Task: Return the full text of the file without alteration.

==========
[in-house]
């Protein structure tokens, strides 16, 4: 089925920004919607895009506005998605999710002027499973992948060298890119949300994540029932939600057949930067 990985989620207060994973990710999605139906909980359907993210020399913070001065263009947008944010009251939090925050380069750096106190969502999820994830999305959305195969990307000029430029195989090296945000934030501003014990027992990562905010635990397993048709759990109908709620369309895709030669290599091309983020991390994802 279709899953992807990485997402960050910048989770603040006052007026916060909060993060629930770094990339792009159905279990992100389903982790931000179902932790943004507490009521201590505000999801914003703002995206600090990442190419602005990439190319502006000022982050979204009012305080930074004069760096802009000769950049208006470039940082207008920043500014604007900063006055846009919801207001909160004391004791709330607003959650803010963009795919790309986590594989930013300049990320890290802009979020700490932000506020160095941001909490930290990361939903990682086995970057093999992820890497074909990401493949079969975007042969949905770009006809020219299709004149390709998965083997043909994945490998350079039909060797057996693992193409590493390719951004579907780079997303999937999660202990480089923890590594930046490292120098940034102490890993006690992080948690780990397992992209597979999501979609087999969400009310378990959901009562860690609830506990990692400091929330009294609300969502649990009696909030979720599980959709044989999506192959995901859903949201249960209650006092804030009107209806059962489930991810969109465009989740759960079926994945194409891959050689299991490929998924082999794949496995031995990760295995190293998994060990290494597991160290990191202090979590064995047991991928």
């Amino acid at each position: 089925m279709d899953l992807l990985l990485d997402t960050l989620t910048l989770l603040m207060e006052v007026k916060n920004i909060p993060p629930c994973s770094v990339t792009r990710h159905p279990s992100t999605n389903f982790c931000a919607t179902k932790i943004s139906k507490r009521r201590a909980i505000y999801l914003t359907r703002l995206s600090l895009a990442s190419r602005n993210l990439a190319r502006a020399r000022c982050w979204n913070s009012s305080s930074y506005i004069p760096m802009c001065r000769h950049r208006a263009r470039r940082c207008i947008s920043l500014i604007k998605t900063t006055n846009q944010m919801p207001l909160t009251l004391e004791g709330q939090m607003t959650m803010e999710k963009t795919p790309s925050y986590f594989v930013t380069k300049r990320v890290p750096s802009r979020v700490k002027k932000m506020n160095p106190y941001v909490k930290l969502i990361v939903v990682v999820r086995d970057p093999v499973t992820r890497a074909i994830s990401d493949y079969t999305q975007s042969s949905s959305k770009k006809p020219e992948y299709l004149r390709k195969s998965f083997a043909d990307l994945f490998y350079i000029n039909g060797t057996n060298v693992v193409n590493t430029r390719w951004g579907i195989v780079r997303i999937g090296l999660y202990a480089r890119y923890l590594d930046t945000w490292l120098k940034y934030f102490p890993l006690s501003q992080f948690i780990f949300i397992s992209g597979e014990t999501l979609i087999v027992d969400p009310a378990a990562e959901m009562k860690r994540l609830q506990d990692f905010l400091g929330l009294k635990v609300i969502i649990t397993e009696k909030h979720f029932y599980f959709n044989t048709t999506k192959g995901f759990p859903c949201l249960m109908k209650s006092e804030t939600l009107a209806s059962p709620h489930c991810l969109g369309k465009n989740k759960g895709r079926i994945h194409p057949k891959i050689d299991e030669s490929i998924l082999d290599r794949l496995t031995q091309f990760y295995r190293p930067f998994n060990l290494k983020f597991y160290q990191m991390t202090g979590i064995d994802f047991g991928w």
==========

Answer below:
[in-house]
């Protein structure tokens, strides 16, 4: 089925920004919607895009506005998605999710002027499973992948060298890119949300994540029932939600057949930067 990985989620207060994973990710999605139906909980359907993210020399913070001065263009947008944010009251939090925050380069750096106190969502999820994830999305959305195969990307000029430029195989090296945000934030501003014990027992990562905010635990397993048709759990109908709620369309895709030669290599091309983020991390994802 279709899953992807990485997402960050910048989770603040006052007026916060909060993060629930770094990339792009159905279990992100389903982790931000179902932790943004507490009521201590505000999801914003703002995206600090990442190419602005990439190319502006000022982050979204009012305080930074004069760096802009000769950049208006470039940082207008920043500014604007900063006055846009919801207001909160004391004791709330607003959650803010963009795919790309986590594989930013300049990320890290802009979020700490932000506020160095941001909490930290990361939903990682086995970057093999992820890497074909990401493949079969975007042969949905770009006809020219299709004149390709998965083997043909994945490998350079039909060797057996693992193409590493390719951004579907780079997303999937999660202990480089923890590594930046490292120098940034102490890993006690992080948690780990397992992209597979999501979609087999969400009310378990959901009562860690609830506990990692400091929330009294609300969502649990009696909030979720599980959709044989999506192959995901859903949201249960209650006092804030009107209806059962489930991810969109465009989740759960079926994945194409891959050689299991490929998924082999794949496995031995990760295995190293998994060990290494597991160290990191202090979590064995047991991928």
């Amino acid at each position: 089925m279709d899953l992807l990985l990485d997402t960050l989620t910048l989770l603040m207060e006052v007026k916060n920004i909060p993060p629930c994973s770094v990339t792009r990710h159905p279990s992100t999605n389903f982790c931000a919607t179902k932790i943004s139906k507490r009521r201590a909980i505000y999801l914003t359907r703002l995206s600090l895009a990442s190419r602005n993210l990439a190319r502006a020399r000022c982050w979204n913070s009012s305080s930074y506005i004069p760096m802009c001065r000769h950049r208006a263009r470039r940082c207008i947008s920043l500014i604007k998605t900063t006055n846009q944010m919801p207001l909160t009251l004391e004791g709330q939090m607003t959650m803010e999710k963009t795919p790309s925050y986590f594989v930013t380069k300049r990320v890290p750096s802009r979020v700490k002027k932000m506020n160095p106190y941001v909490k930290l969502i990361v939903v990682v999820r086995d970057p093999v499973t992820r890497a074909i994830s990401d493949y079969t999305q975007s042969s949905s959305k770009k006809p020219e992948y299709l004149r390709k195969s998965f083997a043909d990307l994945f490998y350079i000029n039909g060797t057996n060298v693992v193409n590493t430029r390719w951004g579907i195989v780079r997303i999937g090296l999660y202990a480089r890119y923890l590594d930046t945000w490292l120098k940034y934030f102490p890993l006690s501003q992080f948690i780990f949300i397992s992209g597979e014990t999501l979609i087999v027992d969400p009310a378990a990562e959901m009562k860690r994540l609830q506990d990692f905010l400091g929330l009294k635990v609300i969502i649990t397993e009696k909030h979720f029932y599980f959709n044989t048709t999506k192959g995901f759990p859903c949201l249960m109908k209650s006092e804030t939600l009107a209806s059962p709620h489930c991810l969109g369309k465009n989740k759960g895709r079926i994945h194409p057949k891959i050689d299991e030669s490929i998924l082999d290599r794949l496995t031995q091309f990760y295995r190293p930067f998994n060990l290494k983020f597991y160290q990191m991390t202090g979590i064995d994802f047991g991928w």